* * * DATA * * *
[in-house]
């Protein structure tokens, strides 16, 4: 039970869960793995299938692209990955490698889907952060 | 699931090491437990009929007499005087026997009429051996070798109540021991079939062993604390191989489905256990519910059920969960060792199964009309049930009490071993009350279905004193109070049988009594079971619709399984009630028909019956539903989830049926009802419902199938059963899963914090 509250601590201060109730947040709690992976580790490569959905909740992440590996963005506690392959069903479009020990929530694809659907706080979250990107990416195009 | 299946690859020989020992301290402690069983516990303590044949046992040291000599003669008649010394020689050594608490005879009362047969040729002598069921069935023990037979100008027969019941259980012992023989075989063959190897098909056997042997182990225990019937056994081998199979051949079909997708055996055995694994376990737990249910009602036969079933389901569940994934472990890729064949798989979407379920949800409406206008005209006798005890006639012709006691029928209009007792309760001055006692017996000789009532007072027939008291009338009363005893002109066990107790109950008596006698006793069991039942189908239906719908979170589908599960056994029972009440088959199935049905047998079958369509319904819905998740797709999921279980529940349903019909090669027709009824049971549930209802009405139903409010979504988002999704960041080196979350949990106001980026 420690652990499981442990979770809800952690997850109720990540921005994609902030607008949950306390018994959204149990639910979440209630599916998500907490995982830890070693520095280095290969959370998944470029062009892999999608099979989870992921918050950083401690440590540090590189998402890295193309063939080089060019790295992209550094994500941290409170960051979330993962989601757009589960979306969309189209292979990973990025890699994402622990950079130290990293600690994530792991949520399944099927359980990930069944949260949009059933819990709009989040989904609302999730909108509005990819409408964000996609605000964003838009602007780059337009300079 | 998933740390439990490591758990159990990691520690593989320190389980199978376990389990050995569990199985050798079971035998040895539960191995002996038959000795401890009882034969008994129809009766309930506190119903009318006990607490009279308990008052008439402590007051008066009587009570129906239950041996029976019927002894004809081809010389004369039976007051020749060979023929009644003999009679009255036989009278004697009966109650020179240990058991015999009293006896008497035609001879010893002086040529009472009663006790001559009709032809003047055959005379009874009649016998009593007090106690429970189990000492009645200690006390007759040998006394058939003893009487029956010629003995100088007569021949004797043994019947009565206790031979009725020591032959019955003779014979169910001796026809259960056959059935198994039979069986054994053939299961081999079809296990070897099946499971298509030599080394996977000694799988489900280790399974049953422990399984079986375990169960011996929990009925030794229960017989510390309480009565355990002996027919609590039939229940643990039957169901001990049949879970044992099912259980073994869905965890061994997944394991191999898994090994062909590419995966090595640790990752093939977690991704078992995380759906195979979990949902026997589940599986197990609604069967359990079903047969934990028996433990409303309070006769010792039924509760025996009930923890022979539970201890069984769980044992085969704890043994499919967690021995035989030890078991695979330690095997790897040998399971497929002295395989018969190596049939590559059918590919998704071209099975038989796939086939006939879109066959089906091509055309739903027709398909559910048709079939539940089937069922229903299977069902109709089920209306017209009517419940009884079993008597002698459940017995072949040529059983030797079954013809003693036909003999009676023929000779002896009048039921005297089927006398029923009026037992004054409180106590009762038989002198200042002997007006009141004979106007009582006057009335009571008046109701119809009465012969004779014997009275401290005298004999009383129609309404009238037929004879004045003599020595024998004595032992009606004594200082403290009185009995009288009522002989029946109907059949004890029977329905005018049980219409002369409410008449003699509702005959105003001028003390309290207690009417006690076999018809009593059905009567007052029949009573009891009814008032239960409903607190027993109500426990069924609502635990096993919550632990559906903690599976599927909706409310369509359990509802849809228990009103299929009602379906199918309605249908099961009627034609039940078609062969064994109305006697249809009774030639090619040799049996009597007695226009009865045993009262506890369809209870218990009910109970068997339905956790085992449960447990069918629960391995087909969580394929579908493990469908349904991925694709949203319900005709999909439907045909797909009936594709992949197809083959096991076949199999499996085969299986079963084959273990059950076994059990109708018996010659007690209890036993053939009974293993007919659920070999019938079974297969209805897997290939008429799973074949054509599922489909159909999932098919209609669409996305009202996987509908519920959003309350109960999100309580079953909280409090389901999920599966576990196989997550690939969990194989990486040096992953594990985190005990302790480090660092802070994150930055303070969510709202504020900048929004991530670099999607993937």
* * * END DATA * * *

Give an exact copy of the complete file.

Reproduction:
[in-house]
């Protein structure tokens, strides 16, 4: 039970869960793995299938692209990955490698889907952060 | 699931090491437990009929007499005087026997009429051996070798109540021991079939062993604390191989489905256990519910059920969960060792199964009309049930009490071993009350279905004193109070049988009594079971619709399984009630028909019956539903989830049926009802419902199938059963899963914090 509250601590201060109730947040709690992976580790490569959905909740992440590996963005506690392959069903479009020990929530694809659907706080979250990107990416195009 | 299946690859020989020992301290402690069983516990303590044949046992040291000599003669008649010394020689050594608490005879009362047969040729002598069921069935023990037979100008027969019941259980012992023989075989063959190897098909056997042997182990225990019937056994081998199979051949079909997708055996055995694994376990737990249910009602036969079933389901569940994934472990890729064949798989979407379920949800409406206008005209006798005890006639012709006691029928209009007792309760001055006692017996000789009532007072027939008291009338009363005893002109066990107790109950008596006698006793069991039942189908239906719908979170589908599960056994029972009440088959199935049905047998079958369509319904819905998740797709999921279980529940349903019909090669027709009824049971549930209802009405139903409010979504988002999704960041080196979350949990106001980026 420690652990499981442990979770809800952690997850109720990540921005994609902030607008949950306390018994959204149990639910979440209630599916998500907490995982830890070693520095280095290969959370998944470029062009892999999608099979989870992921918050950083401690440590540090590189998402890295193309063939080089060019790295992209550094994500941290409170960051979330993962989601757009589960979306969309189209292979990973990025890699994402622990950079130290990293600690994530792991949520399944099927359980990930069944949260949009059933819990709009989040989904609302999730909108509005990819409408964000996609605000964003838009602007780059337009300079 | 998933740390439990490591758990159990990691520690593989320190389980199978376990389990050995569990199985050798079971035998040895539960191995002996038959000795401890009882034969008994129809009766309930506190119903009318006990607490009279308990008052008439402590007051008066009587009570129906239950041996029976019927002894004809081809010389004369039976007051020749060979023929009644003999009679009255036989009278004697009966109650020179240990058991015999009293006896008497035609001879010893002086040529009472009663006790001559009709032809003047055959005379009874009649016998009593007090106690429970189990000492009645200690006390007759040998006394058939003893009487029956010629003995100088007569021949004797043994019947009565206790031979009725020591032959019955003779014979169910001796026809259960056959059935198994039979069986054994053939299961081999079809296990070897099946499971298509030599080394996977000694799988489900280790399974049953422990399984079986375990169960011996929990009925030794229960017989510390309480009565355990002996027919609590039939229940643990039957169901001990049949879970044992099912259980073994869905965890061994997944394991191999898994090994062909590419995966090595640790990752093939977690991704078992995380759906195979979990949902026997589940599986197990609604069967359990079903047969934990028996433990409303309070006769010792039924509760025996009930923890022979539970201890069984769980044992085969704890043994499919967690021995035989030890078991695979330690095997790897040998399971497929002295395989018969190596049939590559059918590919998704071209099975038989796939086939006939879109066959089906091509055309739903027709398909559910048709079939539940089937069922229903299977069902109709089920209306017209009517419940009884079993008597002698459940017995072949040529059983030797079954013809003693036909003999009676023929000779002896009048039921005297089927006398029923009026037992004054409180106590009762038989002198200042002997007006009141004979106007009582006057009335009571008046109701119809009465012969004779014997009275401290005298004999009383129609309404009238037929004879004045003599020595024998004595032992009606004594200082403290009185009995009288009522002989029946109907059949004890029977329905005018049980219409002369409410008449003699509702005959105003001028003390309290207690009417006690076999018809009593059905009567007052029949009573009891009814008032239960409903607190027993109500426990069924609502635990096993919550632990559906903690599976599927909706409310369509359990509802849809228990009103299929009602379906199918309605249908099961009627034609039940078609062969064994109305006697249809009774030639090619040799049996009597007695226009009865045993009262506890369809209870218990009910109970068997339905956790085992449960447990069918629960391995087909969580394929579908493990469908349904991925694709949203319900005709999909439907045909797909009936594709992949197809083959096991076949199999499996085969299986079963084959273990059950076994059990109708018996010659007690209890036993053939009974293993007919659920070999019938079974297969209805897997290939008429799973074949054509599922489909159909999932098919209609669409996305009202996987509908519920959003309350109960999100309580079953909280409090389901999920599966576990196989997550690939969990194989990486040096992953594990985190005990302790480090660092802070994150930055303070969510709202504020900048929004991530670099999607993937």